4.29.2012

There's No Such Thing as Language

Language isn't — except as an abstraction. Merleau-Ponty says, somewhere, something like this: "There's only language when it's failed" — that is, only when we're alienated from the words we say, hear, read, and write can we look at language and say what's that?

To say there is language is to assume there is this thing — this tool set, this system — that exists outside of us, something we can look at, examine, study. It has words and rules.

But what are we using to study this language? Do we step outside of language in order to examine it? What exactly does that look like?

Now, certainly a surgeon uses his hands to examine hands. What's wrong with that? Well, the analogy doesn't hold (like most analogies, it assumes sameness when there is always, necessarily, difference). The proper analogy would be: the surgeon using his hands to study his hands. And that is quite tricky.

No, there is no such thing per as language. There is the idea of language which may or may not be beautiful and productive. But there is no such thing as language. There is, alas, rhetoric.

Language suggests that there are words which are arbitrary sounds and marks that designate meaning; when we put them together, we make sense (if we follow the rules). 

But a word is not first and foremost a meaning that accumulates emotions and connotations. Rather, a word is all the ways it can go; it is always already affective and, yes, argumentative. A word is a perspective and its utterance, the staking of a position. The example I always use is moon and la lune: one argues for cycles, the other for light. Do they, in fact, designate the same thing? (What would the same thing be?)

Argument is not something added to words, to language. It is argumentative, perspectival, from the get go. The basic unit of meaning is not the word; it's the trope — a turn, an inflection. Words are inclination; they are swerves, clinamen (pace Lucretius). Words are not neutral bearers of meaning, innocently designating objects and ideas. They are ways of shaping the world. 

"Abortion" suggests the stopping of something in process, presumably a birth or gestation; call it a "renaissance" and it means something else entirely — the rebirth of a woman's menstrual cycle. All words are arguments, ways of shaping the world: they cast the the conceptual, social, and practical map of relations. They define and coerce the social, political structure of society.

To begin with rhetoric rather than with language is to begin with argument and to understand that everything we say has effects and affects: saying always does something. Our words construct, rearrange, jam the world. The sense certain words make is not the only sense possible; the tenor and timbre of the dictionary is not the neutral voice of meaning speaking from outside the fray of life. Dictionaries are argumentative, too (pace Lohren Green). (Arguments needs not be combative but they are always political in that they stake a position.)

To begin with rhetoric is to see the world differently — to see difference everywhere, all the time. Rather than there being a foundational sense and then the ways we inflect or adorn that sense, the sophist sees inclination, swerve, perspective in every utterance. Suddenly, the world brims with vitality — all these swerves! All these differences!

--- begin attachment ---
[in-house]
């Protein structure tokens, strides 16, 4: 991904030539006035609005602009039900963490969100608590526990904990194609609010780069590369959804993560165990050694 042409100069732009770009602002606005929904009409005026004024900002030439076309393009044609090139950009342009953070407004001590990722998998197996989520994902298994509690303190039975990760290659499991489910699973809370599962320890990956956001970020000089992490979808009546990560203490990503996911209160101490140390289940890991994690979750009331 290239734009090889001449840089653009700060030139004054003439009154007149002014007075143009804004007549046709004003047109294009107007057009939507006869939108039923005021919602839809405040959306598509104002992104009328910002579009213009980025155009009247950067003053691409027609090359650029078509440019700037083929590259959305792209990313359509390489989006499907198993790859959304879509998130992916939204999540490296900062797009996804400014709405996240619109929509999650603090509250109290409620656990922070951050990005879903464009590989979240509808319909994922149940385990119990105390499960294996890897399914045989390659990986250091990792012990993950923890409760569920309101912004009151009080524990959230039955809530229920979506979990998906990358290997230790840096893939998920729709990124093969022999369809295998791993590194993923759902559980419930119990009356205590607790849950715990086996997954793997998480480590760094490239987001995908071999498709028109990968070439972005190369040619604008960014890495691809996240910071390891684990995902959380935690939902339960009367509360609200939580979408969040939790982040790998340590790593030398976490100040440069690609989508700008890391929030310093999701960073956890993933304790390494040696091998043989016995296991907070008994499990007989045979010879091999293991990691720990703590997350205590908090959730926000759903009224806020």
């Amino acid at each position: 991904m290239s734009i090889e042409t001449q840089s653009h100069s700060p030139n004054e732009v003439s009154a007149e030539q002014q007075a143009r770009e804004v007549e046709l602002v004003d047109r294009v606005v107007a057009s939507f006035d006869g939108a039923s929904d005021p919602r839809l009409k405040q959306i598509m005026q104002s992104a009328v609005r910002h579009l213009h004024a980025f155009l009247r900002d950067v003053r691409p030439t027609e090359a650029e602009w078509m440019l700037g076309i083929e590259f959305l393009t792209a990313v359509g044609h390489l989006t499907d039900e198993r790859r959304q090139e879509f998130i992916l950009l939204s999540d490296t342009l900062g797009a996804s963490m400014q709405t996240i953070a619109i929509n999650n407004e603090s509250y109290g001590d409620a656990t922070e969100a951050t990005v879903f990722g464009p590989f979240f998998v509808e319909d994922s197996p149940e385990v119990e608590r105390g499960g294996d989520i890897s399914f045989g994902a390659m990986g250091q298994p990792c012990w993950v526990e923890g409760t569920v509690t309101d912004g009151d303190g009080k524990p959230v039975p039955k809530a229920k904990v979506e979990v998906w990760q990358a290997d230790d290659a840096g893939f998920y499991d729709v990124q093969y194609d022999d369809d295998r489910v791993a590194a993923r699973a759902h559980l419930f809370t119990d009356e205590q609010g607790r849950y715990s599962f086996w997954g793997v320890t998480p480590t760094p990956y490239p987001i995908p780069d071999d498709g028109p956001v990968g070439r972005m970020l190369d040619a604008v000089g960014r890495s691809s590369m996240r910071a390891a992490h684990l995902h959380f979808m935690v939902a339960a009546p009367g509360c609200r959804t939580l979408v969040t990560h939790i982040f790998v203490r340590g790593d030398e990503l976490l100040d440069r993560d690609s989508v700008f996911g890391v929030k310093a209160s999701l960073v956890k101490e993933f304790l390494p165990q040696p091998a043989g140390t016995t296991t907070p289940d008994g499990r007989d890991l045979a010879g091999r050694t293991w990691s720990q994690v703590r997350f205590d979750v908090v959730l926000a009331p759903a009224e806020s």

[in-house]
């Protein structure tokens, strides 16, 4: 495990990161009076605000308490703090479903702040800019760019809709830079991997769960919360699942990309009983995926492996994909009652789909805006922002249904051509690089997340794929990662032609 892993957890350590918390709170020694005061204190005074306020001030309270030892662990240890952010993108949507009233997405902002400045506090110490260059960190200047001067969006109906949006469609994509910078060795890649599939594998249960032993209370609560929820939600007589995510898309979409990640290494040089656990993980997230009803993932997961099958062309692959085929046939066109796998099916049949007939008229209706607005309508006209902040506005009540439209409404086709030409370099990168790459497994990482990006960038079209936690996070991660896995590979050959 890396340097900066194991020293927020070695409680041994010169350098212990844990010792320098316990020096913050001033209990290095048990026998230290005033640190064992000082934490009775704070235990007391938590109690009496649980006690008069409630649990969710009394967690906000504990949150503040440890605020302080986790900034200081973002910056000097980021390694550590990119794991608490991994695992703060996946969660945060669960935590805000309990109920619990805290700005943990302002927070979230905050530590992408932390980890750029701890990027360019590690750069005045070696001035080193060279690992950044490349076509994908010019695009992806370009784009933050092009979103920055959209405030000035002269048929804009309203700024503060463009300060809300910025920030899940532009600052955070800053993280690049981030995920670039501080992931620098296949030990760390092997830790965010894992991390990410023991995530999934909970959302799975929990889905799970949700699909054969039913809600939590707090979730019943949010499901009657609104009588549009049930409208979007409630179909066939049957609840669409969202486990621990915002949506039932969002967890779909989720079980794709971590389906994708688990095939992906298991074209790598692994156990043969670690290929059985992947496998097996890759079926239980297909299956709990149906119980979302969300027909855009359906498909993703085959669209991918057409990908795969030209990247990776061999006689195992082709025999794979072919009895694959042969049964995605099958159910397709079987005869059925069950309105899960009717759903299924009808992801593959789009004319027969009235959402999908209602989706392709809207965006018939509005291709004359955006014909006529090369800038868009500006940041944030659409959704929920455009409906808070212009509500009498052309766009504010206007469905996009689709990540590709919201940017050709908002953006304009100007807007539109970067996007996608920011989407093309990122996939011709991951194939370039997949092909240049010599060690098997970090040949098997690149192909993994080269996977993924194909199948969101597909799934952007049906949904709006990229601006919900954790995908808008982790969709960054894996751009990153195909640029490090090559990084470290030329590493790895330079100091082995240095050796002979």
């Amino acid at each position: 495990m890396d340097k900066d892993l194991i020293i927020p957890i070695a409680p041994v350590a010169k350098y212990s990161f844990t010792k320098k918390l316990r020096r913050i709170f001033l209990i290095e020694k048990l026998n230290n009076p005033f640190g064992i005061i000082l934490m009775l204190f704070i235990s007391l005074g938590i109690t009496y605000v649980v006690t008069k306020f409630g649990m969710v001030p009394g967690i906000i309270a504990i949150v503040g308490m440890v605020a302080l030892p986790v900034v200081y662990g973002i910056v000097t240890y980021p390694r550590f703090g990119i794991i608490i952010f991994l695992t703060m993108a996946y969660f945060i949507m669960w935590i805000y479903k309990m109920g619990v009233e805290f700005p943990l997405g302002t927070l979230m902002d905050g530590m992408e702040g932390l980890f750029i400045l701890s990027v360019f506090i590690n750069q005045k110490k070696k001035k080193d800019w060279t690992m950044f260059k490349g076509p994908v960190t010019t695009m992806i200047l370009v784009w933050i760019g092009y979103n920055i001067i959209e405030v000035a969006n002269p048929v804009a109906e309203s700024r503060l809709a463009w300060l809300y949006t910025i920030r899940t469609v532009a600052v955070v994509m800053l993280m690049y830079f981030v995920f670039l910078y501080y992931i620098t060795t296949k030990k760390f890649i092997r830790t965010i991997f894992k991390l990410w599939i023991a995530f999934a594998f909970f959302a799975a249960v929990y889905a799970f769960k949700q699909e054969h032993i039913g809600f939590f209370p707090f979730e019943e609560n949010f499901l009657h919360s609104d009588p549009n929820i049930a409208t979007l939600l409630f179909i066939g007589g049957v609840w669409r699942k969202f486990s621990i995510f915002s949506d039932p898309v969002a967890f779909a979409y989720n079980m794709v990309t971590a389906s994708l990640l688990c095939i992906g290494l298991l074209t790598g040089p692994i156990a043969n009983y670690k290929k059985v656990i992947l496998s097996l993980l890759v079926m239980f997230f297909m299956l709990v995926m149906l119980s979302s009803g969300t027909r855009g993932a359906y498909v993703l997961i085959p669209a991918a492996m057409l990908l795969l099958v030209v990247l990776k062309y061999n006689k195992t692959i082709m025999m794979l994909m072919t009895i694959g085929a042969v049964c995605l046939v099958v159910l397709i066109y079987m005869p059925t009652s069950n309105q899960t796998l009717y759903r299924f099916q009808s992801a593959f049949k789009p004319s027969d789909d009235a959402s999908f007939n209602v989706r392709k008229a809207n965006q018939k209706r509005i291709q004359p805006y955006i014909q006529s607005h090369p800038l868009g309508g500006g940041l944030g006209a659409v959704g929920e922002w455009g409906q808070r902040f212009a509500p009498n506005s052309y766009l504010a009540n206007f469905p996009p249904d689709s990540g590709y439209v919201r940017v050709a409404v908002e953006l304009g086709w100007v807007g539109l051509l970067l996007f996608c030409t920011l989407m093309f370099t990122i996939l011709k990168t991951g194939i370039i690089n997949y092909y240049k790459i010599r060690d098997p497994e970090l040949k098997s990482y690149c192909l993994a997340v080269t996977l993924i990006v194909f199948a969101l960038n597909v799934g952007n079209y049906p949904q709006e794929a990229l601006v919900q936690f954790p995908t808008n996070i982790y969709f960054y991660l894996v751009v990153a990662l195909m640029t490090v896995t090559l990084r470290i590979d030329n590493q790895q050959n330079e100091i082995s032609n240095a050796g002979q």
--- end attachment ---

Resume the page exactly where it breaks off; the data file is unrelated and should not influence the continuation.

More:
The way of the sophist is glorious.

5 comments:

drwatson said...

This is the one place I found a common ground with post-analytic philosophy. Donald Davidson says the same thing - I have a great professor who I've mentioned who is really into that dude. But both he and M.P and Heidegger, I'd argue, just don't believe in language as a structure, that weird thing that structuralists believe in.

TomG said...

It would seem the word is more metaphorical, staking out an
attribute or element with the "emotions and connotations"
multiplying from there. But the denotation seems clear enough.
I know where to go to acquaint myself with this thing, and
perhaps come up with a new metaphor. And would the addition
of a new metaphor to the long list of previous metaphors be
argumentative? Or just part of understanding the thing more
fully?

Daniel Coffeen said...

@ Tom: First, thanks for commenting. The denotation, I think, may be "clear" but it is still a perspective, an argument. Take the example in the essay: moon vs. la lune. Do they denote the same thing? One looks up in the sky and sees cycles; the other, light. Both words, then, are already metaphors. All words are always and already metaphors.

I'd argue that we should not just celebrate this but amplify it, extend it, proliferate it: a word is all the ways it can go. Good writers invent new possibilities for words, extending what's possible with them which, in turn, opens up possibilities of thought and being.

TomG said...

Thanks for responding. I've really enjoyed discovering your lectures, and I'm in the process of listening to the podcasts and tracking down some of your references.

I find the proliferation of connotations (or interpretations), as intoxicating as it may be, a bit suspect, though. Philosophers have a strange way of counting that goes: 1, 2, 3? infinity! Cezanne managing to come up with 2 really good apples, to me, is more like it. There may be 3, but an infinity?

Daniel Coffeen said...

A most fair critique. And, I must admit, I am guilty of said offense.

But, in this case, the argument is this: a word is as it goes. And its going is perpetual, finding itself in the mouths and hands of new people all the time, its extension is infinite. This infinity is bound, of course: one word cannot become any word. But, as is the way of the differential equation, a word has an infinite trajectory, even if that trajectory varies very little.